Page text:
What we do with scary information is my point in writing today. Patients frequently express to me that they just do not know what to do with a problem facing them: whether it’s a worry about their job, their marriage, their child, etc.  It always dazzles me how folks will keep terrifying stuff to themselves because they do not want to burden a loved one or feel embarrassed to have this problem at all.  I regularly recommend to patients a strategy of selective self-disclosure to trusted others as a way of reducing their emotional pressure.  Obviously, just naming the worry to another does not solve the problem but it is a crucial start.  I remember the young man who came to see me at his doctor’s referral because of erectile dysfunction.  He was a more relieved patient for our having talked about his fears and how he would deal with them going forward.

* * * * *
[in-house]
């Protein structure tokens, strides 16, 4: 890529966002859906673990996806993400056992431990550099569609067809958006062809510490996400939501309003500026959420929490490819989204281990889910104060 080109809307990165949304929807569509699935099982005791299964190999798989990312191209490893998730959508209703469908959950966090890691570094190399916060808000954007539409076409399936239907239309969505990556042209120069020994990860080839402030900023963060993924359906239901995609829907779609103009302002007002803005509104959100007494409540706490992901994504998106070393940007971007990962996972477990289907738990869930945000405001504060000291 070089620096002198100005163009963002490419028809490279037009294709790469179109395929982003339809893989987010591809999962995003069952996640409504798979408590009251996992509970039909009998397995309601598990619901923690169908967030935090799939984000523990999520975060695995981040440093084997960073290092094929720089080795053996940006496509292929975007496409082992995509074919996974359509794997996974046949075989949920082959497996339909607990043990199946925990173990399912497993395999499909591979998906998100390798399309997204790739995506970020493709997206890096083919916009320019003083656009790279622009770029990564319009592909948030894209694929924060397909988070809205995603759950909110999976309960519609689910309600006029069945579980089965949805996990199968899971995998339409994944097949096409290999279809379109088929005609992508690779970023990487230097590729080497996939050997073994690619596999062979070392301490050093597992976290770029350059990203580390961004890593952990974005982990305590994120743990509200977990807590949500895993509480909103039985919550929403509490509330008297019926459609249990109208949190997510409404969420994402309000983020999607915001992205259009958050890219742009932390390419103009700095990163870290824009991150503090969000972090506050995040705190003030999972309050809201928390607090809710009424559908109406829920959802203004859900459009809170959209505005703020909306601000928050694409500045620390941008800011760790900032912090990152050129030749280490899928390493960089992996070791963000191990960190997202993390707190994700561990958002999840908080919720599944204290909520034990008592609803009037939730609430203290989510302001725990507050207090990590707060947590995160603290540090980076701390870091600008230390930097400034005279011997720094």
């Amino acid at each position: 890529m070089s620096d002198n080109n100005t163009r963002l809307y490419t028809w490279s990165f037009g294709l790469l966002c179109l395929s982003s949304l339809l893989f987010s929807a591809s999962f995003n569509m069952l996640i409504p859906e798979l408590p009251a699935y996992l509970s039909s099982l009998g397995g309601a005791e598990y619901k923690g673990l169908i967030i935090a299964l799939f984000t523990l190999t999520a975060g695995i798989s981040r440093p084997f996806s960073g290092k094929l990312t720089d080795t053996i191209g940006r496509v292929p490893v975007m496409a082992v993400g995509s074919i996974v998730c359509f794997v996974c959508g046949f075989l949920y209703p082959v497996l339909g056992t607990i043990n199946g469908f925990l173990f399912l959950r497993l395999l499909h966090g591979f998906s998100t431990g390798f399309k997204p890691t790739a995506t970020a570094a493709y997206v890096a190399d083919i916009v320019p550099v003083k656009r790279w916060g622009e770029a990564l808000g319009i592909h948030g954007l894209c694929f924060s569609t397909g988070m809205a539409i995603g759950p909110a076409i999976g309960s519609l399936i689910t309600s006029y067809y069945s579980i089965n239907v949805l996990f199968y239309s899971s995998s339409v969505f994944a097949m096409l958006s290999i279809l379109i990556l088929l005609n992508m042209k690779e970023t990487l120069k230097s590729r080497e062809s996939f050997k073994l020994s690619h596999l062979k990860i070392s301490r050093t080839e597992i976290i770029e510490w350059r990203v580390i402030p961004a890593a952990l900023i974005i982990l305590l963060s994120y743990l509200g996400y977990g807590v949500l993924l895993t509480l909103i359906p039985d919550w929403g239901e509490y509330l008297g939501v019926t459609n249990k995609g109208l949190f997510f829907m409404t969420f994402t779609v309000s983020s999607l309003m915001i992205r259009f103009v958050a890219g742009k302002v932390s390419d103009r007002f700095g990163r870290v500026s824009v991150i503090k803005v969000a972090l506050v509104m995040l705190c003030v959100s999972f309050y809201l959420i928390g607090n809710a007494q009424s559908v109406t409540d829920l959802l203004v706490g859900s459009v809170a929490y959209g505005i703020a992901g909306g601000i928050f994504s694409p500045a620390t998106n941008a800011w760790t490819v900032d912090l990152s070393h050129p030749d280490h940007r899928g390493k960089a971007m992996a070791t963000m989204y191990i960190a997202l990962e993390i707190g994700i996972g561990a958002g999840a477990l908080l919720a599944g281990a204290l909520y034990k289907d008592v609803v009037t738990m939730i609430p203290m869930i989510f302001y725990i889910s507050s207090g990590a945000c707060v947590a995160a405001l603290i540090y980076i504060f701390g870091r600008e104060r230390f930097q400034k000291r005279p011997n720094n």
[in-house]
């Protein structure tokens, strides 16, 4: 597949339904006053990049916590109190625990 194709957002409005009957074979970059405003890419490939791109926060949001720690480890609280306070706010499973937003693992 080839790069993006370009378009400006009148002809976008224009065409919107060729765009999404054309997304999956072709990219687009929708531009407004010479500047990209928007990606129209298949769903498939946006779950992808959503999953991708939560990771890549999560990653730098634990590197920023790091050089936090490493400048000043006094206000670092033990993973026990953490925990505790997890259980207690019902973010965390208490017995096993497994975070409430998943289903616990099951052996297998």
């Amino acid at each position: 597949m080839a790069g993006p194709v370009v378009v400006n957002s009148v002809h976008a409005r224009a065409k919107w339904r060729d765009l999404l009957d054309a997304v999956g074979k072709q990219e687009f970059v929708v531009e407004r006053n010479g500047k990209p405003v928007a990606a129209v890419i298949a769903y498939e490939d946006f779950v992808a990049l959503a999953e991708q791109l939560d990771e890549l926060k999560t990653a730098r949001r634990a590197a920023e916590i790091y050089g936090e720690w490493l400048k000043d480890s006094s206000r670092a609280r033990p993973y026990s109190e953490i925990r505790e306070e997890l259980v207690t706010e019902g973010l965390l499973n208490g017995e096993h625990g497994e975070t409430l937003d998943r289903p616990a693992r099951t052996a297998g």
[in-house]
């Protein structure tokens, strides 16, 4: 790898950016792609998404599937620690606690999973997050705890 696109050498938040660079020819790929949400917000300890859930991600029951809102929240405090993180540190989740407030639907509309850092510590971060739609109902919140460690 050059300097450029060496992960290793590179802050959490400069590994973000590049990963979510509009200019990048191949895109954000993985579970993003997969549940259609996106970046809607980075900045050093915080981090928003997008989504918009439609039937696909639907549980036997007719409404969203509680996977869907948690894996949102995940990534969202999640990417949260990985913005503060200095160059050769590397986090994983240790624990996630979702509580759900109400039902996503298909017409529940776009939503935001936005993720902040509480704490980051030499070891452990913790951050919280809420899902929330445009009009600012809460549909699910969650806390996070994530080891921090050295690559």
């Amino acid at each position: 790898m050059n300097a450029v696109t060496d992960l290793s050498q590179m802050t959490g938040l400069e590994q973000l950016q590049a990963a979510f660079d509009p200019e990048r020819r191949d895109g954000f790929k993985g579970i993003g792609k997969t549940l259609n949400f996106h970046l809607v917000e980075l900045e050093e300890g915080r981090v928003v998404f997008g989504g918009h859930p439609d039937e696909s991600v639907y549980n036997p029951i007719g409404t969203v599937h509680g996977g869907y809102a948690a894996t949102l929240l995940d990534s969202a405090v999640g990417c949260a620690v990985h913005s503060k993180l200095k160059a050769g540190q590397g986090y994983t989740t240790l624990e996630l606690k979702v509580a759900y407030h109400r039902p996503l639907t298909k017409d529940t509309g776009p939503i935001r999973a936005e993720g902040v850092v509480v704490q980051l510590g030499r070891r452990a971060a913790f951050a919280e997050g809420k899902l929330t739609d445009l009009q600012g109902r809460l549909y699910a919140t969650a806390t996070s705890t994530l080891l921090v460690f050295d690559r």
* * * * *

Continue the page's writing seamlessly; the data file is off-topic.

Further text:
Another time, a woman came to see one of our psychologists because panic attacks were increasingly disrupting her life.  Her bubbling anxiety was still while her medication was effective, but the source of her severe anxiety was not being addressed. Seven counseling sessions got to the heart of her issues and how to confront them. Oftentimes the avoidance of conflict and fear of disappointing others is central to the patient’s convictions and resulting high distress.  We teach in our work with others how to be usefully assertive in their own regard.  In addition, we find that when an individual adopts more flexibility in how they handle the outcome of things, they find the doing less tedious and the moving on easier to handle.

We would welcome the opportunity to work collaboratively with you on problems of anxiety and panic.

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